I hear the Charles Darwin quote a lot lately: “It is not the strongest of the species that survives, nor the most intelligent that survives. It is the one that is most adaptable to change.”
We have seen this happen to IT infrastructure over time. It has evolved to become the cloud and software-as-a-service, moving rapidly away from on premise virtualisation and physical systems.
At the same time, some things never change.
This is true when it comes to data growth. In this digital era, data only grows in one direction, and that’s up. What has changed about data though, is that it has become an increasingly strategic business asset. So, if businesses need to be able to adapt to change, but also know that some things never change, then they need to be agile.
There are so many interpretations of agility, it’s mostly associated with the evolution of software development that ultimately had to adapt to meet our ever-growing demand from technology.
But agility has increasingly become more and more about its original definition; to be able to move quickly and easily, and the ability to think and understand quickly.
At the same time, it’s increasingly becoming associated with being able to fail fast and fail often. This is one of the key principles that makes agile businesses so successful.
Data has to be agile in the digital age - it now lives everywhere and is available anytime to whoever has access to it. As a result, data is increasingly abstracting from the infrastructure it lives on.
It’s acknowledged that we are moving away from “servers as pets”, towards “virtual machines as cattle”.
The concept of pets vs cattle isn't new. IT departments have traditionally treated servers as pets nursing them back to health when they get sick, i.e. they experience data loss, security attack or even system failure.
Historically this has made a lot of sense - servers are a proprietary (and a typically expensive) physical resource. They're also the main repository of an organisation’s critical data assets, hence why we treat them as pets.
However, with the advent of virtualisation and cloud, infrastructure dependencies have changed significantly. Servers have become virtual machines (or even containers) which are treated more like cattle; where they are easier to provision quickly, so they are typically replaced rather than being nursed back to health.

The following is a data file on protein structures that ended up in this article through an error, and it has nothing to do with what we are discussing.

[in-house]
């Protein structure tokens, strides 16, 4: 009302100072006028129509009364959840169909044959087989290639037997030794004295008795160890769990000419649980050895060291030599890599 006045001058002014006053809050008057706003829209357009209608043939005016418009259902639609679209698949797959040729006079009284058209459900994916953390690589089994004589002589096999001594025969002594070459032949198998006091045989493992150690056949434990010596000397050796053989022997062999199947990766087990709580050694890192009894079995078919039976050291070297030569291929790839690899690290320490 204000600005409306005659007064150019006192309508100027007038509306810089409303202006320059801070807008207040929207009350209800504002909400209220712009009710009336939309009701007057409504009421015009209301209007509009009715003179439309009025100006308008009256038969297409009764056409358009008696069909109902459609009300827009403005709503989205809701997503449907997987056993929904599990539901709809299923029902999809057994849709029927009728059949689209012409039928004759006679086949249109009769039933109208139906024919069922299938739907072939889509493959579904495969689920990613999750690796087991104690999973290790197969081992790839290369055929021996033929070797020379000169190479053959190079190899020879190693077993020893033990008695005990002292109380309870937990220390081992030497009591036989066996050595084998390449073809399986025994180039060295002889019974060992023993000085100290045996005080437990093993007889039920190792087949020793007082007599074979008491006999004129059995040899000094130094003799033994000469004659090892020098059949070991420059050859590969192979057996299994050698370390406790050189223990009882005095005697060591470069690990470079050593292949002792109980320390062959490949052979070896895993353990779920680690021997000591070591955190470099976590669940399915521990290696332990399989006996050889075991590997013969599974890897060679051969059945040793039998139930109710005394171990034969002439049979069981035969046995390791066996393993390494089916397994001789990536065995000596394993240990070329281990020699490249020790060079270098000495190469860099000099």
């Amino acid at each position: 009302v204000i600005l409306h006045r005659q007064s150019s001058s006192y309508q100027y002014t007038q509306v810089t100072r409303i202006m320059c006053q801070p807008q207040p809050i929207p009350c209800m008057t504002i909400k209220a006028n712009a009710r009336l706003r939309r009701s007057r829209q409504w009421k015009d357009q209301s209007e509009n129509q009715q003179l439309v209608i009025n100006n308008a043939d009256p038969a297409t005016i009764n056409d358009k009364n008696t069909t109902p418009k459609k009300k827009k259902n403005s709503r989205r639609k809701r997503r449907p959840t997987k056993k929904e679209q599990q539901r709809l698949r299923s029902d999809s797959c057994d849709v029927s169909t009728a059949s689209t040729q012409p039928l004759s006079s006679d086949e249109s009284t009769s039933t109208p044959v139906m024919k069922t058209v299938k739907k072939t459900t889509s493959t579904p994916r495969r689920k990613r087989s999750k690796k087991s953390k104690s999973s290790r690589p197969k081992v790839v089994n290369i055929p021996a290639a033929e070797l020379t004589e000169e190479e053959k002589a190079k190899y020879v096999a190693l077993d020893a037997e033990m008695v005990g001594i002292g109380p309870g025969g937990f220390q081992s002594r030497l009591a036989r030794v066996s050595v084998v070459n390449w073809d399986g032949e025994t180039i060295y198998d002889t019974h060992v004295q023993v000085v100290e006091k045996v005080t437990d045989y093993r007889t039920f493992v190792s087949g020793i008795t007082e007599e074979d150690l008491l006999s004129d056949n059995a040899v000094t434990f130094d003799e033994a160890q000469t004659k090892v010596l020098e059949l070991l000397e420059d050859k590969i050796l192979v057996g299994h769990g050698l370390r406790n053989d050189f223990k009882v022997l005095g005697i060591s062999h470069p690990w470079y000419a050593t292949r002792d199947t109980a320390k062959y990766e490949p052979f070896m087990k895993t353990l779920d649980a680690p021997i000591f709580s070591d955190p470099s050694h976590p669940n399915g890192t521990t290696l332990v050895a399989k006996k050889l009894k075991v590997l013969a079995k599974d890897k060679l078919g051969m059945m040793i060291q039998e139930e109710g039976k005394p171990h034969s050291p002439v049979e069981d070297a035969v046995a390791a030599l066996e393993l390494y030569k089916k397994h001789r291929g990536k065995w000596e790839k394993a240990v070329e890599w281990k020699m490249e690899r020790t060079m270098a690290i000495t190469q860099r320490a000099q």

Data management (and protection) in these new environments is still very important but the conversation is fundamentally different.
Retention, copy management, auditing and risk - these items don’t go away in newer architecture.
There’s a whole new series of unrealised needs when a business shifts into this new world architecture of VM’s as cattle, namely they now have a need to protect data residing in non-traditional storage silos such as new public cloud object storage and programmatic needs to access, not restore, the data, amongst others.
There’s also the data now delivered in serverless architecture and by Software-as-a-Service where infrastructure is entirely removed from the equation.
This makes it increasingly difficult to be in control and have visibility of distributed data silos.
In this agile world, with agile apps, on agile infrastructure, creating ever-increasing data, it’s more important than ever for businesses to know their data in the (multi)-cloud.
Knowing data in the cloud to be agile is to be able to fail fast but also recover fast. This can only be achieved by taking the approach of an intelligent, software defined, highly scalable data platform, which is built on a combination of three key factors:
A distributed dynamic index - which allows business to know everything about their data, in every location simultaneously, irrespective of infrastructure or cloud type
A single virtual repository - bringing all an organisation’s data together without needing to physically move it allows them to have access to any piece of information across “fractured data centre” silos, providing a truly federated instant search capability
Management and operations layer - providing automation, orchestration and provisioning to cope with the massive growth of data volumes and types across these multiple environments
Having a software-defined, agile data platform helps to address the challenges associated with the modern distributed workloads that need to be able to shift seamlessly between clouds.
It also introduces new opportunities in managing data in a hybrid, multi cloud environment by providing true workload portability and freedom from both hardware vendor and cloud lock in.
Ultimately, a single data platform allows businesses to move data and information quickly and easily; to know and understand their data better; and, allows them to fail fast, fail often and recover even faster.
This is the very nature of agility and will allow organisations to continue to adapt to change while keeping on top of the things that never change.
Article by Chris Gondek, Principal Architect for APAC, Commvault